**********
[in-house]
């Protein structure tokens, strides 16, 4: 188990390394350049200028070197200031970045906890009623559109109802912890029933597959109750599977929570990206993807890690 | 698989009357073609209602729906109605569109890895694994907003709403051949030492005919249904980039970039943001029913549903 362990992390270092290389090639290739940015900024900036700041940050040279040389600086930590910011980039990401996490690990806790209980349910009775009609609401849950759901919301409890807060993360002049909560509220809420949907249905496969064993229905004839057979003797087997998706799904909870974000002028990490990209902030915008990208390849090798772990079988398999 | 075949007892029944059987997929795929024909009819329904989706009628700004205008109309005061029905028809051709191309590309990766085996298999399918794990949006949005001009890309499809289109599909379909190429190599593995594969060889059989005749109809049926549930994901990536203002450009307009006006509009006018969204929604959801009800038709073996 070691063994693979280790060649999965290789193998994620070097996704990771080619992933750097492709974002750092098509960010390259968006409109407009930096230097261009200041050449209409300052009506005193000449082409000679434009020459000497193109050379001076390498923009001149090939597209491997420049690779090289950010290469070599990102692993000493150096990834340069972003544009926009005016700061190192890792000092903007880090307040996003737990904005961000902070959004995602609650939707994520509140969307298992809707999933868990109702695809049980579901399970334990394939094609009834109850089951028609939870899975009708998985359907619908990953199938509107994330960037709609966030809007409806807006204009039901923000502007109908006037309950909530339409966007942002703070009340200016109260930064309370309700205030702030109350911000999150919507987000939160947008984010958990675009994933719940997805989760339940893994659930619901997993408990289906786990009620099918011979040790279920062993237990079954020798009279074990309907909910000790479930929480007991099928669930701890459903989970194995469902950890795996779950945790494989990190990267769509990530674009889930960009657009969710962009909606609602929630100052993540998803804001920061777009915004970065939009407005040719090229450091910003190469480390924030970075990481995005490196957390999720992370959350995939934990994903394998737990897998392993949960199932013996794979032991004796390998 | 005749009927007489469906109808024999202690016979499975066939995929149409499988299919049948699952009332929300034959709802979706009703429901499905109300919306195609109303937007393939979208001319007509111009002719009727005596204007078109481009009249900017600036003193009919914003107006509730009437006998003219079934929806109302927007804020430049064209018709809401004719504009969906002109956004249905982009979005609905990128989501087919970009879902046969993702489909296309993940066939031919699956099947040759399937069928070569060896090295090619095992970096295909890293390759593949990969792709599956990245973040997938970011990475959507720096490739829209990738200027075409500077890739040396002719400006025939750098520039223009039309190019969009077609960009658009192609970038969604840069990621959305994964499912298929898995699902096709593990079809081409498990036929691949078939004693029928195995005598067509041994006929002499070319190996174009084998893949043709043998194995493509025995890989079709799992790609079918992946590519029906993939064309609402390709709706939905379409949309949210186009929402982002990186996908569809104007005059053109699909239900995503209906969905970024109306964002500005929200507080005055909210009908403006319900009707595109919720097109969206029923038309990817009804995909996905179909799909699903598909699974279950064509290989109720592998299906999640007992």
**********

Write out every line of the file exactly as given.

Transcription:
[in-house]
């Protein structure tokens, strides 16, 4: 188990390394350049200028070197200031970045906890009623559109109802912890029933597959109750599977929570990206993807890690 | 698989009357073609209602729906109605569109890895694994907003709403051949030492005919249904980039970039943001029913549903 362990992390270092290389090639290739940015900024900036700041940050040279040389600086930590910011980039990401996490690990806790209980349910009775009609609401849950759901919301409890807060993360002049909560509220809420949907249905496969064993229905004839057979003797087997998706799904909870974000002028990490990209902030915008990208390849090798772990079988398999 | 075949007892029944059987997929795929024909009819329904989706009628700004205008109309005061029905028809051709191309590309990766085996298999399918794990949006949005001009890309499809289109599909379909190429190599593995594969060889059989005749109809049926549930994901990536203002450009307009006006509009006018969204929604959801009800038709073996 070691063994693979280790060649999965290789193998994620070097996704990771080619992933750097492709974002750092098509960010390259968006409109407009930096230097261009200041050449209409300052009506005193000449082409000679434009020459000497193109050379001076390498923009001149090939597209491997420049690779090289950010290469070599990102692993000493150096990834340069972003544009926009005016700061190192890792000092903007880090307040996003737990904005961000902070959004995602609650939707994520509140969307298992809707999933868990109702695809049980579901399970334990394939094609009834109850089951028609939870899975009708998985359907619908990953199938509107994330960037709609966030809007409806807006204009039901923000502007109908006037309950909530339409966007942002703070009340200016109260930064309370309700205030702030109350911000999150919507987000939160947008984010958990675009994933719940997805989760339940893994659930619901997993408990289906786990009620099918011979040790279920062993237990079954020798009279074990309907909910000790479930929480007991099928669930701890459903989970194995469902950890795996779950945790494989990190990267769509990530674009889930960009657009969710962009909606609602929630100052993540998803804001920061777009915004970065939009407005040719090229450091910003190469480390924030970075990481995005490196957390999720992370959350995939934990994903394998737990897998392993949960199932013996794979032991004796390998 | 005749009927007489469906109808024999202690016979499975066939995929149409499988299919049948699952009332929300034959709802979706009703429901499905109300919306195609109303937007393939979208001319007509111009002719009727005596204007078109481009009249900017600036003193009919914003107006509730009437006998003219079934929806109302927007804020430049064209018709809401004719504009969906002109956004249905982009979005609905990128989501087919970009879902046969993702489909296309993940066939031919699956099947040759399937069928070569060896090295090619095992970096295909890293390759593949990969792709599956990245973040997938970011990475959507720096490739829209990738200027075409500077890739040396002719400006025939750098520039223009039309190019969009077609960009658009192609970038969604840069990621959305994964499912298929898995699902096709593990079809081409498990036929691949078939004693029928195995005598067509041994006929002499070319190996174009084998893949043709043998194995493509025995890989079709799992790609079918992946590519029906993939064309609402390709709706939905379409949309949210186009929402982002990186996908569809104007005059053109699909239900995503209906969905970024109306964002500005929200507080005055909210009908403006319900009707595109919720097109969206029923038309990817009804995909996905179909799909699903598909699974279950064509290989109720592998299906999640007992």